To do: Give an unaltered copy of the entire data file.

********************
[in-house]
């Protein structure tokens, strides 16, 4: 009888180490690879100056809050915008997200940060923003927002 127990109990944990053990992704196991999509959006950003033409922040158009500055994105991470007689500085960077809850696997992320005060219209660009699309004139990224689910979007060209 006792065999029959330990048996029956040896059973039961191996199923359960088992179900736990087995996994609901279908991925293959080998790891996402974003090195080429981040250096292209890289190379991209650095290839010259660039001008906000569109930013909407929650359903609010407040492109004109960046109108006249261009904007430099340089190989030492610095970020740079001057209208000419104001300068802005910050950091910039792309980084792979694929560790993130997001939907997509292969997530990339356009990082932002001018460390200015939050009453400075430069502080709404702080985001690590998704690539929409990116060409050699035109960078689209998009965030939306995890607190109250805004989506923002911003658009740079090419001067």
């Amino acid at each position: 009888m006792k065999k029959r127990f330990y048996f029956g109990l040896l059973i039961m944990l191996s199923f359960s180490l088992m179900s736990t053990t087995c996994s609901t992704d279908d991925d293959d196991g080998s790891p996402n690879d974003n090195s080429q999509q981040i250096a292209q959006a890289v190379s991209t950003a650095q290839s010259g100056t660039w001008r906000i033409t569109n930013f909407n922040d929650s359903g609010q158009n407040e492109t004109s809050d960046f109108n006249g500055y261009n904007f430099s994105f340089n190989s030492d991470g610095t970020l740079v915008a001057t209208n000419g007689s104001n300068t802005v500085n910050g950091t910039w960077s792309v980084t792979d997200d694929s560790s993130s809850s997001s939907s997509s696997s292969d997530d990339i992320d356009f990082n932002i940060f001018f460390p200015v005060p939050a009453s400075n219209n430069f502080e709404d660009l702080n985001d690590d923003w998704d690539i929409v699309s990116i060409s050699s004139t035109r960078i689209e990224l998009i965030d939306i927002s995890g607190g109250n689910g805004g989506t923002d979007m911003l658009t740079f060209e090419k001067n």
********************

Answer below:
[in-house]
């Protein structure tokens, strides 16, 4: 009888180490690879100056809050915008997200940060923003927002 127990109990944990053990992704196991999509959006950003033409922040158009500055994105991470007689500085960077809850696997992320005060219209660009699309004139990224689910979007060209 006792065999029959330990048996029956040896059973039961191996199923359960088992179900736990087995996994609901279908991925293959080998790891996402974003090195080429981040250096292209890289190379991209650095290839010259660039001008906000569109930013909407929650359903609010407040492109004109960046109108006249261009904007430099340089190989030492610095970020740079001057209208000419104001300068802005910050950091910039792309980084792979694929560790993130997001939907997509292969997530990339356009990082932002001018460390200015939050009453400075430069502080709404702080985001690590998704690539929409990116060409050699035109960078689209998009965030939306995890607190109250805004989506923002911003658009740079090419001067």
């Amino acid at each position: 009888m006792k065999k029959r127990f330990y048996f029956g109990l040896l059973i039961m944990l191996s199923f359960s180490l088992m179900s736990t053990t087995c996994s609901t992704d279908d991925d293959d196991g080998s790891p996402n690879d974003n090195s080429q999509q981040i250096a292209q959006a890289v190379s991209t950003a650095q290839s010259g100056t660039w001008r906000i033409t569109n930013f909407n922040d929650s359903g609010q158009n407040e492109t004109s809050d960046f109108n006249g500055y261009n904007f430099s994105f340089n190989s030492d991470g610095t970020l740079v915008a001057t209208n000419g007689s104001n300068t802005v500085n910050g950091t910039w960077s792309v980084t792979d997200d694929s560790s993130s809850s997001s939907s997509s696997s292969d997530d990339i992320d356009f990082n932002i940060f001018f460390p200015v005060p939050a009453s400075n219209n430069f502080e709404d660009l702080n985001d690590d923003w998704d690539i929409v699309s990116i060409s050699s004139t035109r960078i689209e990224l998009i965030d939306i927002s995890g607190g109250n689910g805004g989506t923002d979007m911003l658009t740079f060209e090419k001067n």